The Origin of Western Judicial Systems

Book Details

Author  Edward DeV. Bunn Jr.
Publisher  Cambridge Lighthouse Press
Publication Date   December 10, 2004
ISBN  097670756X
Pages  84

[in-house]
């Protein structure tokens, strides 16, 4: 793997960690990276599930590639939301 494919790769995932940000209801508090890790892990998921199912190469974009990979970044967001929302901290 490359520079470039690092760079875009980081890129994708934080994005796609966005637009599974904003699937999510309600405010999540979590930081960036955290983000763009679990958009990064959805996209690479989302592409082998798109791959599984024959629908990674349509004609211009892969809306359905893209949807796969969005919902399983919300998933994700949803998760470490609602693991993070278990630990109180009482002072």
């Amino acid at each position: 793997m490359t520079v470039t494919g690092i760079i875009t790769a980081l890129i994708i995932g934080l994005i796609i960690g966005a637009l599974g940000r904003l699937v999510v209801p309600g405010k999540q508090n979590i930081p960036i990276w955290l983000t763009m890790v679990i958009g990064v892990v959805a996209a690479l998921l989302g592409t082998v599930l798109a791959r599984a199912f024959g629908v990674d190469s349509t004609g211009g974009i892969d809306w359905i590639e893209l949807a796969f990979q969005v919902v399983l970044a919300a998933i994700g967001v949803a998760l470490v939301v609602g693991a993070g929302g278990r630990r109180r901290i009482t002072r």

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The Origin of Western Judicial Systems is a historical perspective look at the rich and wonderful beginnings of judicial systems in the Roman Empire. The law of ancient Rome spans almost six centuries of history-from the time of the city's founding in 753 BC until the fall of Rome's Western Empire in the fifth century AD-and provides the backdrop for many of today's legal practices. As a legal system, Roman law has affected the development of law in most of Western civilization as well as parts of the East. This law formed the basis for the legal codes of most continental European countries and is one of the greatest legacies of the Roman Empire In 753 BC, the city of Rome and its administration, which was the nucleus of the Roman Empire, began as a monarchy, but by the end of the sixth century BC kings had been replaced by the Roman Republic. The Republic was located on the banks of the Tiber River in Italy where the birth of the modern judicial system occurred. The earliest laws of Rome, the ius civile, based on Roman Catholic Pontiff's interpretation of the Bible, were unwritten customs passed on orally from one generation to the next in a folk heritage fashion. Initially, ius civile was only applicable Roman citizens and is considered to be the first civil laws specifically designed to regulate the behavior of a defined community of citizens. From these humble beginnings of ius civile, Roman law grew into the first written laws of the Empire, the Twelve Tables of Roman Law. The Twelve Tables, through interpretation and modification by Praetors, Jurists and Advocates, became the basis for what is known today as civil law and was first outlined and systematized in such renowned works as The Institutes and The Digest.

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